People tell you their darkest secrets and then regret it and then all they want to do is get away so they can pretend it never happened.”Excerpt from:
Dark Light (Elizabeth Cage Book 2)
Synopsis from Goodreads
From the frying pan into the fire.
Betrayed, terrified and alone, Elizabeth Cage has fled her home. With no plan and no friends, she arrives at the picturesque village of Greyston and finds herself involved in an ages-old ceremony that will end in death.
And that might be the least of her problems – the Sorensen Institute would very much like to know her whereabouts. And Michael Jones is still out there, somewhere, she hopes. No matter how far and how fast she can run, trouble will always find Elizabeth Cage.
I’ve admired Jodi Taylor since I first read Elizabeth Cage’s first novel. As an author, she has a tremendous gift for having her readers feel what the characters are feeling in the novel. When I first read the first volume in this series, I was terrified and couldn’t sleep. The same goes with this novel. I appreciate how she got me nervous about the first nine chapters. I felt terrible for the terrified Elizabeth Cage. It was both terrifying and exhilarating, making me want to read the book all at once. I was blown away by her tale concept. It was fantastic.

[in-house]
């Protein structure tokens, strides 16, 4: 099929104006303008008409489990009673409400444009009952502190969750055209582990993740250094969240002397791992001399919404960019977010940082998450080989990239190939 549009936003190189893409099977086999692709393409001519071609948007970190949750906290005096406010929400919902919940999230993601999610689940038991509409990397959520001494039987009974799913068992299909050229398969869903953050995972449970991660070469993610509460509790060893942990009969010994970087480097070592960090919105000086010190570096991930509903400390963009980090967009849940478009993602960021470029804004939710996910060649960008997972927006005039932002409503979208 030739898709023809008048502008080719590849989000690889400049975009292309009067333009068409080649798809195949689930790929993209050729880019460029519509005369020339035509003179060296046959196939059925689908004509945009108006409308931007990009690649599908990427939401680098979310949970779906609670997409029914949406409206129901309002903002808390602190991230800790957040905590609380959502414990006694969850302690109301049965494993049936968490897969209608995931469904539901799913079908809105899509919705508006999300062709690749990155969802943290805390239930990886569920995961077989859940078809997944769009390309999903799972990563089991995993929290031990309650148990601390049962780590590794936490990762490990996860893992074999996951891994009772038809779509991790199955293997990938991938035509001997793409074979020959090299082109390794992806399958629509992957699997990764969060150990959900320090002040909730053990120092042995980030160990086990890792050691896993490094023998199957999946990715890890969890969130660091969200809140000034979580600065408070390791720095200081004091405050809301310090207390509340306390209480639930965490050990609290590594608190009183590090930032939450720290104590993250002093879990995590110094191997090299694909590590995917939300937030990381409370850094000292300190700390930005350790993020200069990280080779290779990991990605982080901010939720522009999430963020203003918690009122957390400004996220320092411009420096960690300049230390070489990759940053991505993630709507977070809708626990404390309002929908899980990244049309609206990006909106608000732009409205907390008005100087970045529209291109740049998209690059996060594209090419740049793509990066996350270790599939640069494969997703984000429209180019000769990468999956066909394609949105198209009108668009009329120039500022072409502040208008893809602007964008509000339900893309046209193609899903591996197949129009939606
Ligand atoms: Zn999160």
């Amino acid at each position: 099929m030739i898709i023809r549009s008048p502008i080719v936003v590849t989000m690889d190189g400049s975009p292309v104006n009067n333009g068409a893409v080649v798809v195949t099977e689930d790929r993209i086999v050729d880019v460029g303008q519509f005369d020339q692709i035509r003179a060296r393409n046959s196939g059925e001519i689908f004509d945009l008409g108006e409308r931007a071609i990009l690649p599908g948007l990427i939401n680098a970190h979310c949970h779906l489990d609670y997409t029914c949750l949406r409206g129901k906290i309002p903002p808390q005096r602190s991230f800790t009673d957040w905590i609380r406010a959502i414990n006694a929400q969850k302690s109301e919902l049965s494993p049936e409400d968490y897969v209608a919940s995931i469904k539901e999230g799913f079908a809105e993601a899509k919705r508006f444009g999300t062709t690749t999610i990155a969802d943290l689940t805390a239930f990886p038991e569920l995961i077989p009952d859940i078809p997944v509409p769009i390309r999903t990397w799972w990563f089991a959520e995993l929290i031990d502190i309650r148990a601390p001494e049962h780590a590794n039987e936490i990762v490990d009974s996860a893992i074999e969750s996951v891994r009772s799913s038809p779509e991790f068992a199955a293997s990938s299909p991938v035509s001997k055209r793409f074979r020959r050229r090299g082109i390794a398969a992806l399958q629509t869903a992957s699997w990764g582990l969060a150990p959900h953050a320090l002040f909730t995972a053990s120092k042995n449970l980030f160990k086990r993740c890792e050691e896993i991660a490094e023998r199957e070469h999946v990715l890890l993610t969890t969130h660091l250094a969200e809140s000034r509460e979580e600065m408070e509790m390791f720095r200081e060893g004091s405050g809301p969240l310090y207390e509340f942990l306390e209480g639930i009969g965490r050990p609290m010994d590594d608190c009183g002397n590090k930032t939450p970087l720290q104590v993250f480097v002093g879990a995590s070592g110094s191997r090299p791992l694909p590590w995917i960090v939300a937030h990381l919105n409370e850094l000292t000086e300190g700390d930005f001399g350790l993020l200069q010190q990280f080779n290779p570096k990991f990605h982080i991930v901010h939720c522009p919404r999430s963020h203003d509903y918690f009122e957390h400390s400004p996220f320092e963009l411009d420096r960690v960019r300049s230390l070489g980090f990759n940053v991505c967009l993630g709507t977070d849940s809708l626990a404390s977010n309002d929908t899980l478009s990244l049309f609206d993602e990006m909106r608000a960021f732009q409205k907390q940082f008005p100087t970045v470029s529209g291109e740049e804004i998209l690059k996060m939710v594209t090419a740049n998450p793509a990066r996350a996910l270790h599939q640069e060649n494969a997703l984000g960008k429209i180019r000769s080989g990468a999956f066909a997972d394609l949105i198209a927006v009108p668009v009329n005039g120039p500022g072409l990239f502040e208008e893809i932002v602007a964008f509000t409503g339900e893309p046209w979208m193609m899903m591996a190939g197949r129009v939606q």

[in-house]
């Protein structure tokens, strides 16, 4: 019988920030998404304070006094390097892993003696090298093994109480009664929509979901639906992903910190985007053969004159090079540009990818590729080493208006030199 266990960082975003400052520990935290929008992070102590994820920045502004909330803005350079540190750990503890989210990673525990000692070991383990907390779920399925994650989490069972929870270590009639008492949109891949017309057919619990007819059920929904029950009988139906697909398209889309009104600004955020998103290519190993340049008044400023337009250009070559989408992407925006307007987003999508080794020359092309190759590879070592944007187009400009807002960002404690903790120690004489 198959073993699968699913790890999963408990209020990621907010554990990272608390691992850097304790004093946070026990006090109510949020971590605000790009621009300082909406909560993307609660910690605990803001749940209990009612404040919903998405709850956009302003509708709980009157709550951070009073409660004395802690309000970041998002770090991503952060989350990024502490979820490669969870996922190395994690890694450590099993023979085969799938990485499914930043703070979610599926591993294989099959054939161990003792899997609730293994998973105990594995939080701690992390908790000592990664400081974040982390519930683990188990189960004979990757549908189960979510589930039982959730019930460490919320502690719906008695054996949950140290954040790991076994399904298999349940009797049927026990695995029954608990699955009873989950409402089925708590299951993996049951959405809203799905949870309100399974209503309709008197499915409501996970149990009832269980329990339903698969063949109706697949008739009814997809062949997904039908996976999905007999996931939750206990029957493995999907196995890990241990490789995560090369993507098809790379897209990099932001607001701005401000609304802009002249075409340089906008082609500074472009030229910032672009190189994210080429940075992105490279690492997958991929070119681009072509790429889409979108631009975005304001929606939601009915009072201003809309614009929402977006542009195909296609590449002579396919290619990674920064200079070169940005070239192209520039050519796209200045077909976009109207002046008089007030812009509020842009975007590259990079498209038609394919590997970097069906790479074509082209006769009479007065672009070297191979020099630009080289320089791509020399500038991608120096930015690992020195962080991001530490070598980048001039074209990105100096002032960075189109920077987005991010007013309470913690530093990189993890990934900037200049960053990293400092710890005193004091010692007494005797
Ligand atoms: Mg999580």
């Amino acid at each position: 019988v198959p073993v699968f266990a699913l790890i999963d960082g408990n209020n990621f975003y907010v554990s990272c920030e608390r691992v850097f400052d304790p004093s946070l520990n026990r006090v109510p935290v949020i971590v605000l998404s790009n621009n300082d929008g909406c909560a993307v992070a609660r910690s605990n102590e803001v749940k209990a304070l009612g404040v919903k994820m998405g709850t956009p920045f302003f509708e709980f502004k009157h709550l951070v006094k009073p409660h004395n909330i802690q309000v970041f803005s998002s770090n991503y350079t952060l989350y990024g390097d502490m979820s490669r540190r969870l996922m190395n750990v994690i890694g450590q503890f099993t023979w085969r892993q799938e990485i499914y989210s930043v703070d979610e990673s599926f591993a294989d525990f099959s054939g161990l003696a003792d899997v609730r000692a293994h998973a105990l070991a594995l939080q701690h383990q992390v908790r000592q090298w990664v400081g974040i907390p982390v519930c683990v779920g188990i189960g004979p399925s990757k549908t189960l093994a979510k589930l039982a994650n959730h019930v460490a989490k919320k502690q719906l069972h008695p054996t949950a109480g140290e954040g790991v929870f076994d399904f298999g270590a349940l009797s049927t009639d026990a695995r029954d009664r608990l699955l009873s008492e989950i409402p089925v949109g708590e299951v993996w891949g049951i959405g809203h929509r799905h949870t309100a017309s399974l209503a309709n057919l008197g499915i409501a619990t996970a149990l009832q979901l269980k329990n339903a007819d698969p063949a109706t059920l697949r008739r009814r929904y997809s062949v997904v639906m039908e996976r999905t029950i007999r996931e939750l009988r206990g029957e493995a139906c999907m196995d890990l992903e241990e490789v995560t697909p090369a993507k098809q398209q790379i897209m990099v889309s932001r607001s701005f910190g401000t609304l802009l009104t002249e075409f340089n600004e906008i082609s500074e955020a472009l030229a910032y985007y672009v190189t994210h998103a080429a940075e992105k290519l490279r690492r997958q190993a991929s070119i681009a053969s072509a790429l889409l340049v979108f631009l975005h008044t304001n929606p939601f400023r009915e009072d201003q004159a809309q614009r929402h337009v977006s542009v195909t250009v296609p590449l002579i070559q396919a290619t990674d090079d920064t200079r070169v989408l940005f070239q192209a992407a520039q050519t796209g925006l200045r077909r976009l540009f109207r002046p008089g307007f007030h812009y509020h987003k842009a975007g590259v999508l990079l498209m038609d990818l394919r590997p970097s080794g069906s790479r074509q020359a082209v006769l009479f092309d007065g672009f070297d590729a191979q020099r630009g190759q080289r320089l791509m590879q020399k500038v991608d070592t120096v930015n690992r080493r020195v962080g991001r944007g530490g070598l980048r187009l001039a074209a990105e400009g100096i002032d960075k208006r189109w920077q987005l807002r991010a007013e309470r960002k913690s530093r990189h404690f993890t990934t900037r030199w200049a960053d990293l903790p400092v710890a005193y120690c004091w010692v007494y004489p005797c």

But, after those terrifying and spine-chilling chapters, it all devolved into a dull middle tale. All of the episodes happened at once, as if the author was rushing through them while including inconsequential lines that I considered cheesy and unconnected. It sounded nothing like Elizabeth Cage. I’m not sure why the author abruptly chopped those nice sections, and I think it would have been better if she kept them till the finish. Even if she returned to those fantastic scenes in the last chapters, the stories in the middle were so uninteresting that I was inclined to skip the entire thing.
I had a lot of trouble finishing this one. Do other reviewers read the same book that I did? There were a ton of 5-star reviews, which baffles me. There are several unconnected side tales. I’ll definitely read the third one, but I’m hoping she settles into these characters and their tales. Because the basic idea, that the protagonist, Elizabeth, had some psychic skill that an evil institute intended to utilize for dark ends, morphed into a tremendous hodgepodge of otherworldly pandemonium, I truly felt that this novel went badly off the tracks. And I was quite dissatisfied as a result.
Anyway, I’ll probably read the third book sometime, just not right now. In order to start over on the third one with fresh eyes, I believe I still need to wipe off my negative thoughts about this sequel. Since I’m so dissatisfied, I’m not sure whether I’ll give it a high recommendation, but if you’ve already read the first book, you must read the sequel to support Elizabeth’s journey.